The straight leg raise for sciatica was first named Lasegue's test some 200 years ago after the Frenchman of that name.
The SLR as it is often abbreviated has become the gold standard for a herniated lower lumbar disc though in fact it's not very specific; other conditions can produce a positive Lasegues.
It is used for the patient suffering primarily with acute lower back pain that radiates down the back or outer side of the leg, sometimes affecting either the side of the foot, the sole and the great toe area.
Nevertheless, it's equally appropriate for the patient with low back pain only, or primarily leg pain.
It is done in conjunction with the Slump Test which is done sitting producing slightly different and sometimes mystifying results. Both should really be done, but a full and thorough examination of the patient in very severe pain will often worsen the symptoms.
For this reason, the Slump test for sciatica is often the clinician's first choice in the clinic; it is less traumatic to test the sitting patient.
However, on examining the patient at home, where he will almost certainly be lying down, Lasegue's is more usually the test done for sciatica.
The sciatic nerve has five roots; L4, L5, S1, S2 and S3.
An angle is used to designate at what level the pain begins; clinical notes should state clearly if the restricting pain is in the lower back, the leg, or both. Clearly a SLR of 10 degrees is more severe than 50.
The straight leg raise is for sciatica.
If the patient is standing, he is asked to sit, then gently lie on his side, and roll onto the back. All of this can be very traumatic for the patient in severe pain.
The patient is then asked to relax completely; the test is done passively. The doctor raises the straight leg on the non painful side to establish what is a normal tight hamstring and calf. The doctor then lowers the leg gently; bending the knee a little helps to prevent sharp stabs of pain whilst the leg is being lowered, should the patient attempt to take weight.
The doctor then slowly raises the straight leg on the painful side; the patient indicates when and where the pain begins.
Most usually the pain in the back or leg begins at around 30 degrees, depending on the severity of the bulging disc. Lower lumbar discs tend to produce pain at a smaller angle.
The disc can herniate in one of two ways; lateral or medial to the nerve root. Clinically these are quite different conditions; they present in contrasting ways, and they respond to chiropractic treatment in diametrically distinct manners.
Both however take a minimum of six weeks for the annulus fibrosis to heal.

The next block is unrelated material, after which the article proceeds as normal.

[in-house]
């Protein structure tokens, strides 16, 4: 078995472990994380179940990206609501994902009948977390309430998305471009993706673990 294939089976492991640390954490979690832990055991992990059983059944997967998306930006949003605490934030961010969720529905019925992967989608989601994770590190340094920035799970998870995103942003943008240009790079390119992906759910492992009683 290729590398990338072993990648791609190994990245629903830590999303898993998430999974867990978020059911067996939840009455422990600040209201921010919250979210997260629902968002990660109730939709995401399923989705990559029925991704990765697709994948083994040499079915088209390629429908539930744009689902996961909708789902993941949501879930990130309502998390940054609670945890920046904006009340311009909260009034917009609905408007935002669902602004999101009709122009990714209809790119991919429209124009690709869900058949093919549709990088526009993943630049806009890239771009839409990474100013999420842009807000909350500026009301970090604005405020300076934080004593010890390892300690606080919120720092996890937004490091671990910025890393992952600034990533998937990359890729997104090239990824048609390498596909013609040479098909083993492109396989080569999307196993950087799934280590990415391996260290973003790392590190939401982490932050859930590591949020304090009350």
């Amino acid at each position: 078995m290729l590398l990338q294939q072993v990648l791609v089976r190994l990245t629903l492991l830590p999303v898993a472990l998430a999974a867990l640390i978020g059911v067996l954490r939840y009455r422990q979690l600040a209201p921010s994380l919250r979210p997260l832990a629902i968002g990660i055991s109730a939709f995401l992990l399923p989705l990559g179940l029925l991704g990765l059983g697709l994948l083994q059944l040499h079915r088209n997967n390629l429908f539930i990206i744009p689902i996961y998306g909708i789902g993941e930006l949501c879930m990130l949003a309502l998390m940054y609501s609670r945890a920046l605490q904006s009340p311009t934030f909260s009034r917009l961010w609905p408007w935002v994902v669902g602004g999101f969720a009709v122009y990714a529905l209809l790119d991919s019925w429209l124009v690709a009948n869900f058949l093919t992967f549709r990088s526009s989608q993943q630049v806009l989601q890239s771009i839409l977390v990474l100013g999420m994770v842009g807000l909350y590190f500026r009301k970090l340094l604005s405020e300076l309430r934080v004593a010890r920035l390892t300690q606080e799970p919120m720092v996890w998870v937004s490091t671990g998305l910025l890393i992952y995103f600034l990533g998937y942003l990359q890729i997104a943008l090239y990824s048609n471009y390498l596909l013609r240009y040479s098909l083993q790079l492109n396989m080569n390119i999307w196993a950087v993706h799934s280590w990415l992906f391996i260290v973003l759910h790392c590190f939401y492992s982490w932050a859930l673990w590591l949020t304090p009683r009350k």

A intervertebral disc consists of two parts; an outer ring called the annulus fibrosis and an inner bubble of gel called the nucleus pulposis.
In the so called slipped disc, part of the nucleus pulposis ruptures through the intermeshed fibres of the annulus. It is in effect a sprain so swelling and inflammation soon begin.
For this reason the patient may go to bed at night with only slight discomfort after lifting a heavy cupboard, say, but in the morning may have a very strong straight leg raise sign and have grave difficulty getting out of bed; dressing may be well nigh impossible.
The sciatic nerve root lies just behind the disc. Should the swelling be sufficiently severe it may impinge on the nerve root causing symptoms following the course of the sciatic nerve.
Chiropractic help attempts to treat the cause of the pain. NSAIDs for a broken limb is not the treatment of choice, though there may be inflammation. The bone needs to be splinted.
Medicine tends to view sciatica primarily as an inflammation, so the treatment of choice is anti inflammatory drugs.
Chiropractic on the other hand sees this as something mechanical, more akin to torn ankle ligaments or even a broken bone. The treatment is directed at reducing the bulging disc.
The straight leg raise gives a good objective measure of how the patient is responding; the attending doctor should be able to raise the leg higher and higher before the pain begins.
Elsewhere we will describe this condition, but briefly, raising the opposite leg may be more painful than raising the leg on the painful side.
A positive straight leg test only confirms in about a quarter of cases that the patient has a slipped disc; other terms used might be bulging, protruded, prolapsed and extruded disc, meaning different things. However, a positive test of Braggard, in conjunction with a positive straight leg raise test is strongly suggestive of an injured disc.
Strictly speaking, the word antalgia means leaning away from the painful side to relieve the pain; it's sometimes called the Pisa sign, after the famous leaning tower. The patient is quite unable to straighten up.
However, in the case of the medial disc, the patient actually leans towards the painful side.
Nerve damage often causes either numbness or weakness in the leg. If you are having difficulty raising your big toe, or the knee is collapsing on the stairs, or even if you have a distinct limp, then paresis, or semi paralysis of the muscle may be developing.
Our leg pain muscle testing page will help you work it out.